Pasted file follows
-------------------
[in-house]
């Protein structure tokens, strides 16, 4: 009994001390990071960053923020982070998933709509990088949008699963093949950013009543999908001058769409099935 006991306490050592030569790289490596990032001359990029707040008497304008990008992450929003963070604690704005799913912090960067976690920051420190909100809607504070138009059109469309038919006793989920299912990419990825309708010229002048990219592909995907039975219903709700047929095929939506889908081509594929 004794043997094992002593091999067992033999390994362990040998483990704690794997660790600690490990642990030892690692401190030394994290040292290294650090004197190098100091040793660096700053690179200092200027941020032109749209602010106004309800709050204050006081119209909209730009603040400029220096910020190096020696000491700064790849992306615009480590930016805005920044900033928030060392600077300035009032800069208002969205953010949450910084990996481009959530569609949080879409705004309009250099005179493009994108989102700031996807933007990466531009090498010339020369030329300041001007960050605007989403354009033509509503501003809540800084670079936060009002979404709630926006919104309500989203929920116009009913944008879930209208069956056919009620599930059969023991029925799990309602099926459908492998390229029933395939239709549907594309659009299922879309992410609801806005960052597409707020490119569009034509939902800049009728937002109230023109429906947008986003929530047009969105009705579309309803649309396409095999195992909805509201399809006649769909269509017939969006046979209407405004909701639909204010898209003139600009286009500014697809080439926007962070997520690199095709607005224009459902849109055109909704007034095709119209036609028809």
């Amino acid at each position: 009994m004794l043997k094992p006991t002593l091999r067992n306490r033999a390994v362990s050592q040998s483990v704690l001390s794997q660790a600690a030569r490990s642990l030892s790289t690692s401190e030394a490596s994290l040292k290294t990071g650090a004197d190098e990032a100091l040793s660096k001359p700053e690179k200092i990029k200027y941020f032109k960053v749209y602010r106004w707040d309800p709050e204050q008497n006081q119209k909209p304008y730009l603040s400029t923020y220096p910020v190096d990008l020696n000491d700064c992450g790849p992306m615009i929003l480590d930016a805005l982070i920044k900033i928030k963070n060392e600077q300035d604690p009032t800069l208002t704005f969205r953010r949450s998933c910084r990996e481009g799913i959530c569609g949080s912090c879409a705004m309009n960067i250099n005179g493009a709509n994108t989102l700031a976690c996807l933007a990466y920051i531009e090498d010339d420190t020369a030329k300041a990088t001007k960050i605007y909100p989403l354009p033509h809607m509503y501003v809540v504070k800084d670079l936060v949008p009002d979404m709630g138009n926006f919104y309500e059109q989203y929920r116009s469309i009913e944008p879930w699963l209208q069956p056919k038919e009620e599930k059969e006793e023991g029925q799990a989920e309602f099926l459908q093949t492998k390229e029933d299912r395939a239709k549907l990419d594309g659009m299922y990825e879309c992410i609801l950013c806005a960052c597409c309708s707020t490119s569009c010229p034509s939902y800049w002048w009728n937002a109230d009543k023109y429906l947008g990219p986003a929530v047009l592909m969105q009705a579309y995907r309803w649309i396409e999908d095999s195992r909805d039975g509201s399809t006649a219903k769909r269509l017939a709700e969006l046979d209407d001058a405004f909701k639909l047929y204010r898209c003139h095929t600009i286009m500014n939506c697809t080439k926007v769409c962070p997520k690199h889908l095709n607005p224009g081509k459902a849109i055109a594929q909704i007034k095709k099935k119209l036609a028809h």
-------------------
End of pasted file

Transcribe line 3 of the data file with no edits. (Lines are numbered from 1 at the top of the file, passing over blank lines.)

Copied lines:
């Amino acid at each position: 009994m004794l043997k094992p006991t002593l091999r067992n306490r033999a390994v362990s050592q040998s483990v704690l001390s794997q660790a600690a030569r490990s642990l030892s790289t690692s401190e030394a490596s994290l040292k290294t990071g650090a004197d190098e990032a100091l040793s660096k001359p700053e690179k200092i990029k200027y941020f032109k960053v749209y602010r106004w707040d309800p709050e204050q008497n006081q119209k909209p304008y730009l603040s400029t923020y220096p910020v190096d990008l020696n000491d700064c992450g790849p992306m615009i929003l480590d930016a805005l982070i920044k900033i928030k963070n060392e600077q300035d604690p009032t800069l208002t704005f969205r953010r949450s998933c910084r990996e481009g799913i959530c569609g949080s912090c879409a705004m309009n960067i250099n005179g493009a709509n994108t989102l700031a976690c996807l933007a990466y920051i531009e090498d010339d420190t020369a030329k300041a990088t001007k960050i605007y909100p989403l354009p033509h809607m509503y501003v809540v504070k800084d670079l936060v949008p009002d979404m709630g138009n926006f919104y309500e059109q989203y929920r116009s469309i009913e944008p879930w699963l209208q069956p056919k038919e009620e599930k059969e006793e023991g029925q799990a989920e309602f099926l459908q093949t492998k390229e029933d299912r395939a239709k549907l990419d594309g659009m299922y990825e879309c992410i609801l950013c806005a960052c597409c309708s707020t490119s569009c010229p034509s939902y800049w002048w009728n937002a109230d009543k023109y429906l947008g990219p986003a929530v047009l592909m969105q009705a579309y995907r309803w649309i396409e999908d095999s195992r909805d039975g509201s399809t006649a219903k769909r269509l017939a709700e969006l046979d209407d001058a405004f909701k639909l047929y204010r898209c003139h095929t600009i286009m500014n939506c697809t080439k926007v769409c962070p997520k690199h889908l095709n607005p224009g081509k459902a849109i055109a594929q909704i007034k095709k099935k119209l036609a028809h």